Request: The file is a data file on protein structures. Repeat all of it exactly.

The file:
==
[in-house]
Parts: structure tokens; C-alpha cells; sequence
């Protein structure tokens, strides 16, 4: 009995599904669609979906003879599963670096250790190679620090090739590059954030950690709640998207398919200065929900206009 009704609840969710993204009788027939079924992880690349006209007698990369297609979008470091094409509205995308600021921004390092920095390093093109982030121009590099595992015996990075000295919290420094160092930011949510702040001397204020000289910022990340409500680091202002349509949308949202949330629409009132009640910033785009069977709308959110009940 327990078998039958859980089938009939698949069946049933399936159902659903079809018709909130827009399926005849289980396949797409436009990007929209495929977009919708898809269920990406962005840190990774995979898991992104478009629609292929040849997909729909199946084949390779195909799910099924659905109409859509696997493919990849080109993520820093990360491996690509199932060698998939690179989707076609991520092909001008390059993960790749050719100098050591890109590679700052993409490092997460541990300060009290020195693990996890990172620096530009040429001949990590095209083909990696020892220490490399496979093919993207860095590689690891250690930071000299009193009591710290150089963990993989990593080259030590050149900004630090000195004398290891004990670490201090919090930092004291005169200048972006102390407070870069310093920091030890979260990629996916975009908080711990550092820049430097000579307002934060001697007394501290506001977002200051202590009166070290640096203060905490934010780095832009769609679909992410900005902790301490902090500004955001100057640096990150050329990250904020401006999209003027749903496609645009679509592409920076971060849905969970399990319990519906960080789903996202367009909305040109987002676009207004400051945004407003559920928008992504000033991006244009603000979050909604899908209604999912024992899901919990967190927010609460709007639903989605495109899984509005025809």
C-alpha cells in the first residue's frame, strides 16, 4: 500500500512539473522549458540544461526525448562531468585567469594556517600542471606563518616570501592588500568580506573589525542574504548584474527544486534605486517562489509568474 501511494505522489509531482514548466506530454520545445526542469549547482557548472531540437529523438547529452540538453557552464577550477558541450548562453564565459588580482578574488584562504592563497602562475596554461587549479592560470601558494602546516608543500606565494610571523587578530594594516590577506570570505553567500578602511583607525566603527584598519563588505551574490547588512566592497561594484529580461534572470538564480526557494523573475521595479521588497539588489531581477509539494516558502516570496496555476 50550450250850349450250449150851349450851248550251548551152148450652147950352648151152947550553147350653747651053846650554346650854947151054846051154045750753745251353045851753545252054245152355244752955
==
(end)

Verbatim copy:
[in-house]
Parts: structure tokens; C-alpha cells; sequence
């Protein structure tokens, strides 16, 4: 009995599904669609979906003879599963670096250790190679620090090739590059954030950690709640998207398919200065929900206009 009704609840969710993204009788027939079924992880690349006209007698990369297609979008470091094409509205995308600021921004390092920095390093093109982030121009590099595992015996990075000295919290420094160092930011949510702040001397204020000289910022990340409500680091202002349509949308949202949330629409009132009640910033785009069977709308959110009940 327990078998039958859980089938009939698949069946049933399936159902659903079809018709909130827009399926005849289980396949797409436009990007929209495929977009919708898809269920990406962005840190990774995979898991992104478009629609292929040849997909729909199946084949390779195909799910099924659905109409859509696997493919990849080109993520820093990360491996690509199932060698998939690179989707076609991520092909001008390059993960790749050719100098050591890109590679700052993409490092997460541990300060009290020195693990996890990172620096530009040429001949990590095209083909990696020892220490490399496979093919993207860095590689690891250690930071000299009193009591710290150089963990993989990593080259030590050149900004630090000195004398290891004990670490201090919090930092004291005169200048972006102390407070870069310093920091030890979260990629996916975009908080711990550092820049430097000579307002934060001697007394501290506001977002200051202590009166070290640096203060905490934010780095832009769609679909992410900005902790301490902090500004955001100057640096990150050329990250904020401006999209003027749903496609645009679509592409920076971060849905969970399990319990519906960080789903996202367009909305040109987002676009207004400051945004407003559920928008992504000033991006244009603000979050909604899908209604999912024992899901919990967190927010609460709007639903989605495109899984509005025809």
C-alpha cells in the first residue's frame, strides 16, 4: 500500500512539473522549458540544461526525448562531468585567469594556517600542471606563518616570501592588500568580506573589525542574504548584474527544486534605486517562489509568474 501511494505522489509531482514548466506530454520545445526542469549547482557548472531540437529523438547529452540538453557552464577550477558541450548562453564565459588580482578574488584562504592563497602562475596554461587549479592560470601558494602546516608543500606565494610571523587578530594594516590577506570570505553567500578602511583607525566603527584598519563588505551574490547588512566592497561594484529580461534572470538564480526557494523573475521595479521588497539588489531581477509539494516558502516570496496555476 50550450250850349450250449150851349450851248550251548551152148450652147950352648151152947550553147350653747651053846650554346650854947151054846051154045750753745251353045851753545252054245152355244752955